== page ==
Vintage Vince: JPAC turns into mini-Lambeau
Even Lombardi’s daughter, Susan, on hand to dedicate a plaque commemorating her father’s Feb. 26, 1969, speech at the former Marshall Middle School auditorium, was overwhelmed.
After Lombardi impersonator John Pinero performed excerpts of his two-hour one-man play, “Vince: The Life and Times of Vince Lombardi,” Susan met Pinero at the intermission and wept.
“You look like him, you act like him, and you scared me half to death,” Susan said after hugging Pinero.
Before the curtain went up on a nearly full house, Susan said she was thrilled with the enthusiasm for her father.
“I love it. I absolutely love it,” said Lombardi, who lives in Florida. “My dad has been dead 41 years, and all these people make him alive.’’
Lombardi and Packers’ fans listened to Pinero, watched a highlight from the HBO documentary, “Lombardi” and were treated to a host of Packers’ characters, including Middleton’s John O’Neill, who portrays St. Vince, and Gary Martin of Danville, N.J., who voluntarily tends to Lombardi’s grave.
The spirit of Lombardi motivated each man.
“I was raised a Packer fan by my dad,” said Martin, who takes a 90-minute once-a-month ride to care for Lombardi’s grave. “My father, who was a Marine in World War II, was a big Vince Lombardi fan.
“He said to me that Vince Lombardi was an ‘individual that if you were surrounded by the enemy in a foxhole, he will never surrender.’ That was very powerful on me as a little boy, and from then on, I followed everything about Vince Lombardi that I could.’’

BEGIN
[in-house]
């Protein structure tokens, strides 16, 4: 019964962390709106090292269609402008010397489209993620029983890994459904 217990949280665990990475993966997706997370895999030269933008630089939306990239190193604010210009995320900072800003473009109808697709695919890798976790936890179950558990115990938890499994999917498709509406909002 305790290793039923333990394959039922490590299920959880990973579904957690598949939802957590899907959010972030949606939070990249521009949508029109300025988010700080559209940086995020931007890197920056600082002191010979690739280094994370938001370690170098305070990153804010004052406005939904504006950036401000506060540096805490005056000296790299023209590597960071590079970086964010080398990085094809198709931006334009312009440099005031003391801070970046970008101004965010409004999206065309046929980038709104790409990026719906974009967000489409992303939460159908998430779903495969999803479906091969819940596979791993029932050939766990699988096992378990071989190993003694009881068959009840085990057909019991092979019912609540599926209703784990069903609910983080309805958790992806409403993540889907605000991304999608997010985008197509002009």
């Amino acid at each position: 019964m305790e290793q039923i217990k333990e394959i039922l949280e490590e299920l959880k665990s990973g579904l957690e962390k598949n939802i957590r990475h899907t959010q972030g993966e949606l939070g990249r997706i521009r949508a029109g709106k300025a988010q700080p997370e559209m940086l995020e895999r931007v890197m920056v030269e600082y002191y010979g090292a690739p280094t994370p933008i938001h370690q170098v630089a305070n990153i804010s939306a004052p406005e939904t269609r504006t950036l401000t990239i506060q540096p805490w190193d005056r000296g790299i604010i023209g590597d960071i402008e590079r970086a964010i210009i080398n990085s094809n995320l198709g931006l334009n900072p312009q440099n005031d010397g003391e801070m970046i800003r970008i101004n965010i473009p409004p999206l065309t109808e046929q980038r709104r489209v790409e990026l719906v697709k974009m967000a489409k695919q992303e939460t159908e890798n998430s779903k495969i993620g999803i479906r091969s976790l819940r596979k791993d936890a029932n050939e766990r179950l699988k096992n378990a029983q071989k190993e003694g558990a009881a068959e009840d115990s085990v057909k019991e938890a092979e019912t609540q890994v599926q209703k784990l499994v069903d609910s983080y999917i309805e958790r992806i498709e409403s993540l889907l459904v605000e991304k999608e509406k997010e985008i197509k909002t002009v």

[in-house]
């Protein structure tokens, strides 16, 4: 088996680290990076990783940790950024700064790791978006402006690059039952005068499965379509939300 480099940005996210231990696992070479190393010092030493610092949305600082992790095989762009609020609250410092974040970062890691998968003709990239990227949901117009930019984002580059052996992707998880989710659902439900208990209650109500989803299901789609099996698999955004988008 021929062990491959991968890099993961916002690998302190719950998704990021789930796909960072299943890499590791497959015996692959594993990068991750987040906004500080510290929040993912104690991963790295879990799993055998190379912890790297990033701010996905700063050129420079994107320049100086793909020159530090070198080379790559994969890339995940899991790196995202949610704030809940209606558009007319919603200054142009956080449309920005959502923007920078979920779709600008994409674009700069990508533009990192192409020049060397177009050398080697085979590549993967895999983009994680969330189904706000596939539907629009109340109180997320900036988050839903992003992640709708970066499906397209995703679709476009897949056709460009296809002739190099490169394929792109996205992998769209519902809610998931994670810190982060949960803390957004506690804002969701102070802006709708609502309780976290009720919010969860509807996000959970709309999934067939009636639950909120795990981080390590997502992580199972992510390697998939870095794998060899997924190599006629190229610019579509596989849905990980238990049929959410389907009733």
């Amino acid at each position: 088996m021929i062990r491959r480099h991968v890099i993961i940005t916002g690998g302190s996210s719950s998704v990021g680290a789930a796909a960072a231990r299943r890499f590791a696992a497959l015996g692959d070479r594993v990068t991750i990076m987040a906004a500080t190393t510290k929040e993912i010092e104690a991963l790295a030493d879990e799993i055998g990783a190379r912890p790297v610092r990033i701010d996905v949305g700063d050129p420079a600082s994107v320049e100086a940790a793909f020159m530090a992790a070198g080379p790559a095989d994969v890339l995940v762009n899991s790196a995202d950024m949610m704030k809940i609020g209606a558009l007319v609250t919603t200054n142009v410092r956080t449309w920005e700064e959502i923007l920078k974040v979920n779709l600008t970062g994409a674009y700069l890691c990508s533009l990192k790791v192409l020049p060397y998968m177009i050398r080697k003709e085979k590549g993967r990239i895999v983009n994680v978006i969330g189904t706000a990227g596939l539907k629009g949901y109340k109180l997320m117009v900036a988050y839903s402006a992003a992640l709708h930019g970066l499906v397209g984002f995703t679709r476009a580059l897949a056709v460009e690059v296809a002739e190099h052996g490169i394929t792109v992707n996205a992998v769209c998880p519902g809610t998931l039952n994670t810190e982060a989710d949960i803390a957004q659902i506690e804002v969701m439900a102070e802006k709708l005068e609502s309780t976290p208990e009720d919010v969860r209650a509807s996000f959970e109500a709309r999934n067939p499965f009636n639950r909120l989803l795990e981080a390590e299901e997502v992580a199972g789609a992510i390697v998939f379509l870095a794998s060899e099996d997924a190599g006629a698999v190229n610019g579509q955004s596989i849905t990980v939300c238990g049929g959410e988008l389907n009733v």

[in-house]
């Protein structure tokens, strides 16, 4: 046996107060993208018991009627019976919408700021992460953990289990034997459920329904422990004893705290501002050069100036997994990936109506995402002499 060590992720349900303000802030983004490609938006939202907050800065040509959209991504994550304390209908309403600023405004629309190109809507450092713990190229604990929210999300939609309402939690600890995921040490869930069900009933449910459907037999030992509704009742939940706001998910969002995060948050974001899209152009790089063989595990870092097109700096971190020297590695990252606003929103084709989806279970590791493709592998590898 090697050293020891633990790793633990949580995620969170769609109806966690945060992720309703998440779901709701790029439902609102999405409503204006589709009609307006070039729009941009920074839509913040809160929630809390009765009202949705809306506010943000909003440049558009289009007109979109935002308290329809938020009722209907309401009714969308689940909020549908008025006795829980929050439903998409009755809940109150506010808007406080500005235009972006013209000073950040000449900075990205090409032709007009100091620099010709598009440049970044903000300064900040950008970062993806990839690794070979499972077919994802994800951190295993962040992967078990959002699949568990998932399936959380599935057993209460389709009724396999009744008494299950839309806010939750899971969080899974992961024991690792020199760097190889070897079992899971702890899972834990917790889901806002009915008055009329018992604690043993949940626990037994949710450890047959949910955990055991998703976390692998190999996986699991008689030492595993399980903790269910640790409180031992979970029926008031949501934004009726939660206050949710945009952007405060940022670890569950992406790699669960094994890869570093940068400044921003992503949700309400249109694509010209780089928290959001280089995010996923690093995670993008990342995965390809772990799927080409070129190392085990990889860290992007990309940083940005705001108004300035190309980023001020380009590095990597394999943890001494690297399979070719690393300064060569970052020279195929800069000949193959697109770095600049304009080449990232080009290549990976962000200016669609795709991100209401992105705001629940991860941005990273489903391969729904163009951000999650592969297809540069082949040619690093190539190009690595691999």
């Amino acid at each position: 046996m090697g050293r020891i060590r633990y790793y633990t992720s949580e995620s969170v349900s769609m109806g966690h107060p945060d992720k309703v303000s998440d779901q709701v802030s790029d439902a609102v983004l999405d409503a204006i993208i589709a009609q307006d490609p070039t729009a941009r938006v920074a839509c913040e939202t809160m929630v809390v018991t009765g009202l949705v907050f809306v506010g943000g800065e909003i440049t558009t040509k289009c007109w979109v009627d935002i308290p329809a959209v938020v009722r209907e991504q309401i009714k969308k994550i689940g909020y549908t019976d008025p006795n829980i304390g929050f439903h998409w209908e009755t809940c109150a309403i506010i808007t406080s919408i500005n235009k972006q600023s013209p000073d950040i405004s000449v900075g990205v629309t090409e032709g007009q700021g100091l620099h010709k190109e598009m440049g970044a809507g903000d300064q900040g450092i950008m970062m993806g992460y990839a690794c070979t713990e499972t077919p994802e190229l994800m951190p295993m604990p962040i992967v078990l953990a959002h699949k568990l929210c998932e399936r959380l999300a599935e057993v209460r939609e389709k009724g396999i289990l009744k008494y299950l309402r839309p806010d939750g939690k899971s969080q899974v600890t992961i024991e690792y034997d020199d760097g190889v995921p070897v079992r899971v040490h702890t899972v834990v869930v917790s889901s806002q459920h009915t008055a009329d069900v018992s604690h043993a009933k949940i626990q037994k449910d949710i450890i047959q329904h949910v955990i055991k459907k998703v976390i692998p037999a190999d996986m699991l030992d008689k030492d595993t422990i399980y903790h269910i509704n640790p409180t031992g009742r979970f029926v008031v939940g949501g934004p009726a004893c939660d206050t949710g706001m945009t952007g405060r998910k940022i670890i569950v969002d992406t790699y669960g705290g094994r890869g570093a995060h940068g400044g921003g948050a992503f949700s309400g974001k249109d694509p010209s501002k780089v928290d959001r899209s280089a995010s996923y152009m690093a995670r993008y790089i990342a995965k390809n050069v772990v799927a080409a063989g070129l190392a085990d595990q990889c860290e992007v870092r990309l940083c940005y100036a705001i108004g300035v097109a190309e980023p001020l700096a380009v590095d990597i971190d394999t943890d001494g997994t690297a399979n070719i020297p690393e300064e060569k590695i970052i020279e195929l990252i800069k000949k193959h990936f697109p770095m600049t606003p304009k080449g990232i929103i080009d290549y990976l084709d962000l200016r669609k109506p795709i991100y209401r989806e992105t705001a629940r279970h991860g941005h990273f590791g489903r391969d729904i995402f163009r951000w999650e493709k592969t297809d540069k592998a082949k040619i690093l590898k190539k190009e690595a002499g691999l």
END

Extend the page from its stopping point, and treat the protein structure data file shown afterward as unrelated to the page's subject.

Lombardi died in 1970 and is buried in Mount Olivet Cemetery, Middletown, N.J.
“The grave was never in bad shape,” Martin said. “We always maintained it, but people leave a lot of garbage down there.
“I always go down there after the Super Bowl every year, and I give it a good cleaning so it’s always presentable,” Martin added. “The last couple months, I’ve made quite a few trips.’’
Martin was taken with O’Neill’s honor for Lombardi in a letter O’Neill wrote Martin, inviting him the Janesville show.
“St. Vince (O’Neill) wrote me a letter that was totally overwhelming about friendship and Lombardi,” Martin said. “I had a difficult time believing somebody loved Lombardi more than me, so I had to meet him.’’
O’Neill has been doing the St. Vince character since the Packers’ 1996 Super Bowl victory in New Orleans.
“My wife said, ‘Lombardi is got to be smiling down from heaven today,’ ” O’Neill recalled before Super Bowl XXXI. “I decided to try and represent the spirit of Lombardi, and my wife made up this outfit.’’
O’Neill is dressed in green and gold vestments of a bishop, wearing a mitre picturing Lombardi and holding a staff topped with a cheese hat.
“When I got down there (to New Orleans), I had to idea whether people would get it,” O’Neill said. “Well, they liked it quite a bit.”
O’Neill’s costume opened doors to a good thing.
“We have done a lot of charity work over the years,” O’Neill said, who is retired from Department of Corrections. “We’ve raised thousands for the cancer society in the name of Vince Lombardi.’’
O’Neill, who pays for his tickets to Packer games, had the support of the Packers.
“Bob Harlan (former Packers president) put it to me this way: “I just want to let you know we appreciate what you do. We consider you an ambassador.’’
Program organizers were Tom Presny, Howard Gage, Matt Miller, Carla Krueger, Sue Conley and Joe Kuhar.